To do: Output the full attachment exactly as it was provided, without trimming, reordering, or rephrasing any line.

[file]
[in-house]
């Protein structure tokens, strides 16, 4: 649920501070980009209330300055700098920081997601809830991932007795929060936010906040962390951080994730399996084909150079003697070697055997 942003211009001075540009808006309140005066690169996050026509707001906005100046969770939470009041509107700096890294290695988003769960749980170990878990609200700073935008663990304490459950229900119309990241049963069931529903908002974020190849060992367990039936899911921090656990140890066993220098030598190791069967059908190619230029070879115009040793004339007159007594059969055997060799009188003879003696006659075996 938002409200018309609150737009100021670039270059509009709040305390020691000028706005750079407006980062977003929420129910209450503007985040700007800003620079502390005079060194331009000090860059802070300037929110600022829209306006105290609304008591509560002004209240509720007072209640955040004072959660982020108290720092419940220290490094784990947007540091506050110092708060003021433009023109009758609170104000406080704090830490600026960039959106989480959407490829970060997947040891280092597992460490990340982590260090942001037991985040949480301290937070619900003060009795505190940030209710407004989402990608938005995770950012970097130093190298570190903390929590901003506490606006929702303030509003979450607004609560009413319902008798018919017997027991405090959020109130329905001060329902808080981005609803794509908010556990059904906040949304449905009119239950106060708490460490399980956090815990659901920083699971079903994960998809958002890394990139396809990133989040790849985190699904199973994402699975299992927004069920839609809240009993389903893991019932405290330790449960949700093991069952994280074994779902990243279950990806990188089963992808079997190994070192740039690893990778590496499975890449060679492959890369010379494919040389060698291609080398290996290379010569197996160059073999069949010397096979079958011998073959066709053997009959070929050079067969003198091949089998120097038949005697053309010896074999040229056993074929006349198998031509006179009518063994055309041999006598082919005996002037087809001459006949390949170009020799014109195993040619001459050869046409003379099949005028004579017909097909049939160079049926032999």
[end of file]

[in-house]
């Protein structure tokens, strides 16, 4: 649920501070980009209330300055700098920081997601809830991932007795929060936010906040962390951080994730399996084909150079003697070697055997 942003211009001075540009808006309140005066690169996050026509707001906005100046969770939470009041509107700096890294290695988003769960749980170990878990609200700073935008663990304490459950229900119309990241049963069931529903908002974020190849060992367990039936899911921090656990140890066993220098030598190791069967059908190619230029070879115009040793004339007159007594059969055997060799009188003879003696006659075996 938002409200018309609150737009100021670039270059509009709040305390020691000028706005750079407006980062977003929420129910209450503007985040700007800003620079502390005079060194331009000090860059802070300037929110600022829209306006105290609304008591509560002004209240509720007072209640955040004072959660982020108290720092419940220290490094784990947007540091506050110092708060003021433009023109009758609170104000406080704090830490600026960039959106989480959407490829970060997947040891280092597992460490990340982590260090942001037991985040949480301290937070619900003060009795505190940030209710407004989402990608938005995770950012970097130093190298570190903390929590901003506490606006929702303030509003979450607004609560009413319902008798018919017997027991405090959020109130329905001060329902808080981005609803794509908010556990059904906040949304449905009119239950106060708490460490399980956090815990659901920083699971079903994960998809958002890394990139396809990133989040790849985190699904199973994402699975299992927004069920839609809240009993389903893991019932405290330790449960949700093991069952994280074994779902990243279950990806990188089963992808079997190994070192740039690893990778590496499975890449060679492959890369010379494919040389060698291609080398290996290379010569197996160059073999069949010397096979079958011998073959066709053997009959070929050079067969003198091949089998120097038949005697053309010896074999040229056993074929006349198998031509006179009518063994055309041999006598082919005996002037087809001459006949390949170009020799014109195993040619001459050869046409003379099949005028004579017909097909049939160079049926032999």